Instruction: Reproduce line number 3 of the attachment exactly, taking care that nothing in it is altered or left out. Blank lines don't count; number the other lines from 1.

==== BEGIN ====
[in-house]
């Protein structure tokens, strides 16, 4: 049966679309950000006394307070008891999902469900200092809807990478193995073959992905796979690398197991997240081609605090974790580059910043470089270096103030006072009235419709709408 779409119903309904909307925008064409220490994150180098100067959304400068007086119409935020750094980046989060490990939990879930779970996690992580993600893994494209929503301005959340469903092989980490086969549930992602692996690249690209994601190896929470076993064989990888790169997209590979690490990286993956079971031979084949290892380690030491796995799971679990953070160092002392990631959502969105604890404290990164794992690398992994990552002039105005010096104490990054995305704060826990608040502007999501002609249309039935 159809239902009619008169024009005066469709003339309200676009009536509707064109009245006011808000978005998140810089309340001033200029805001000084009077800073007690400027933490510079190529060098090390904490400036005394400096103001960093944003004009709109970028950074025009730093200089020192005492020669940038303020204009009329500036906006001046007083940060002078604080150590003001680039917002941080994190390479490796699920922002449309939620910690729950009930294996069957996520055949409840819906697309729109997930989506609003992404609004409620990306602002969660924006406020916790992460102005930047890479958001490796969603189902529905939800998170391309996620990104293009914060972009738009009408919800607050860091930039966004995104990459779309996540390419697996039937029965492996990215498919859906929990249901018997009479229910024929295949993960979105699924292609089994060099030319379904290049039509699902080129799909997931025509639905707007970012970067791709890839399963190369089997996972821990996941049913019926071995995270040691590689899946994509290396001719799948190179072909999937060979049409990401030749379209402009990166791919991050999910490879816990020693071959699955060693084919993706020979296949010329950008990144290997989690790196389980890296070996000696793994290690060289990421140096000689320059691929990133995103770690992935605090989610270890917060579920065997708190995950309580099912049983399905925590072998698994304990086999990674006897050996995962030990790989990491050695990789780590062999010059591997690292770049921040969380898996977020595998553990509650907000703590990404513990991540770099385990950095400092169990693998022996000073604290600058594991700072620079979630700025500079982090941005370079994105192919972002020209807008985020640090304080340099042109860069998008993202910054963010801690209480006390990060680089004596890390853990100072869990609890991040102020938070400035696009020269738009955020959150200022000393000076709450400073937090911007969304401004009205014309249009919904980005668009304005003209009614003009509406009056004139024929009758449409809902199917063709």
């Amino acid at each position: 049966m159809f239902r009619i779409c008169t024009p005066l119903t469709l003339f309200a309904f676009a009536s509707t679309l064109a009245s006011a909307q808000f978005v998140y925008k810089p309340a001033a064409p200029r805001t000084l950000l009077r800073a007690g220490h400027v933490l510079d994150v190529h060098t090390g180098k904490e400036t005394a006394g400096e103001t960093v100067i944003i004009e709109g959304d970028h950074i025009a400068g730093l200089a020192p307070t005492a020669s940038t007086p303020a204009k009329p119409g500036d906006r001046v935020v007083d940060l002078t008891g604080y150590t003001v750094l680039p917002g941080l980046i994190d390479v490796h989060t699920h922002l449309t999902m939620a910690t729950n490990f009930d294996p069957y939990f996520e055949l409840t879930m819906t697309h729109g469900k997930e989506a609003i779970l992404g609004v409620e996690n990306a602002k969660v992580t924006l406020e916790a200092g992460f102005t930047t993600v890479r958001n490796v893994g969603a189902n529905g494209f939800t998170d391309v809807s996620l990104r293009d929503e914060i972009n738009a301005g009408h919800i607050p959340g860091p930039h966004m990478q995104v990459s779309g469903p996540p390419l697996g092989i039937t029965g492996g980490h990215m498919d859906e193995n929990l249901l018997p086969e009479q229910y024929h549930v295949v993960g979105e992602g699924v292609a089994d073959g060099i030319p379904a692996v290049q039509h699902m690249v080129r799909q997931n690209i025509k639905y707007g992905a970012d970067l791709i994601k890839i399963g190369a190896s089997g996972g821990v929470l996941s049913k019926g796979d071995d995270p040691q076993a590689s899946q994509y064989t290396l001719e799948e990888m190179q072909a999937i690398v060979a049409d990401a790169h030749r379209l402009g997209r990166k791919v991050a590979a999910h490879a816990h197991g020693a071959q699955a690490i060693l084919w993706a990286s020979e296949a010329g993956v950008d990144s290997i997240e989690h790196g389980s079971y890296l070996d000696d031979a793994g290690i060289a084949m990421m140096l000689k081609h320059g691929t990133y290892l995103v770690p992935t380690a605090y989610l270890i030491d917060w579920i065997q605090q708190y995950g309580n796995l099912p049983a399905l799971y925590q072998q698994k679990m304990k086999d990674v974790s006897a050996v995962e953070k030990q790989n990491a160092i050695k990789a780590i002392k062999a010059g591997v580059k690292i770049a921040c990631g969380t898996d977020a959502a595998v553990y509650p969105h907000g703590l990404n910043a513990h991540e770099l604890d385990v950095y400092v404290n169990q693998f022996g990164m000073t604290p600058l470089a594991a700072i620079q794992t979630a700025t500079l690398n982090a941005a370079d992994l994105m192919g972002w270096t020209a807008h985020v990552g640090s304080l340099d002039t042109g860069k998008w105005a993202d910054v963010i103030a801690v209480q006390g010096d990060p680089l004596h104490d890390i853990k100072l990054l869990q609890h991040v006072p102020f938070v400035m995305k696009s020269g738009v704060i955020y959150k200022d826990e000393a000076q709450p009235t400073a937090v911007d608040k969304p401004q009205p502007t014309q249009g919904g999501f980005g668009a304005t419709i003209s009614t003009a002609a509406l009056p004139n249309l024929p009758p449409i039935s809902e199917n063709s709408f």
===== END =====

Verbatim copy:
């Amino acid at each position: 049966m159809f239902r009619i779409c008169t024009p005066l119903t469709l003339f309200a309904f676009a009536s509707t679309l064109a009245s006011a909307q808000f978005v998140y925008k810089p309340a001033a064409p200029r805001t000084l950000l009077r800073a007690g220490h400027v933490l510079d994150v190529h060098t090390g180098k904490e400036t005394a006394g400096e103001t960093v100067i944003i004009e709109g959304d970028h950074i025009a400068g730093l200089a020192p307070t005492a020669s940038t007086p303020a204009k009329p119409g500036d906006r001046v935020v007083d940060l002078t008891g604080y150590t003001v750094l680039p917002g941080l980046i994190d390479v490796h989060t699920h922002l449309t999902m939620a910690t729950n490990f009930d294996p069957y939990f996520e055949l409840t879930m819906t697309h729109g469900k997930e989506a609003i779970l992404g609004v409620e996690n990306a602002k969660v992580t924006l406020e916790a200092g992460f102005t930047t993600v890479r958001n490796v893994g969603a189902n529905g494209f939800t998170d391309v809807s996620l990104r293009d929503e914060i972009n738009a301005g009408h919800i607050p959340g860091p930039h966004m990478q995104v990459s779309g469903p996540p390419l697996g092989i039937t029965g492996g980490h990215m498919d859906e193995n929990l249901l018997p086969e009479q229910y024929h549930v295949v993960g979105e992602g699924v292609a089994d073959g060099i030319p379904a692996v290049q039509h699902m690249v080129r799909q997931n690209i025509k639905y707007g992905a970012d970067l791709i994601k890839i399963g190369a190896s089997g996972g821990v929470l996941s049913k019926g796979d071995d995270p040691q076993a590689s899946q994509y064989t290396l001719e799948e990888m190179q072909a999937i690398v060979a049409d990401a790169h030749r379209l402009g997209r990166k791919v991050a590979a999910h490879a816990h197991g020693a071959q699955a690490i060693l084919w993706a990286s020979e296949a010329g993956v950008d990144s290997i997240e989690h790196g389980s079971y890296l070996d000696d031979a793994g290690i060289a084949m990421m140096l000689k081609h320059g691929t990133y290892l995103v770690p992935t380690a605090y989610l270890i030491d917060w579920i065997q605090q708190y995950g309580n796995l099912p049983a399905l799971y925590q072998q698994k679990m304990k086999d990674v974790s006897a050996v995962e953070k030990q790989n990491a160092i050695k990789a780590i002392k062999a010059g591997v580059k690292i770049a921040c990631g969380t898996d977020a959502a595998v553990y509650p969105h907000g703590l990404n910043a513990h991540e770099l604890d385990v950095y400092v404290n169990q693998f022996g990164m000073t604290p600058l470089a594991a700072i620079q794992t979630a700025t500079l690398n982090a941005a370079d992994l994105m192919g972002w270096t020209a807008h985020v990552g640090s304080l340099d002039t042109g860069k998008w105005a993202d910054v963010i103030a801690v209480q006390g010096d990060p680089l004596h104490d890390i853990k100072l990054l869990q609890h991040v006072p102020f938070v400035m995305k696009s020269g738009v704060i955020y959150k200022d826990e000393a000076q709450p009235t400073a937090v911007d608040k969304p401004q009205p502007t014309q249009g919904g999501f980005g668009a304005t419709i003209s009614t003009a002609a509406l009056p004139n249309l024929p009758p449409i039935s809902e199917n063709s709408f």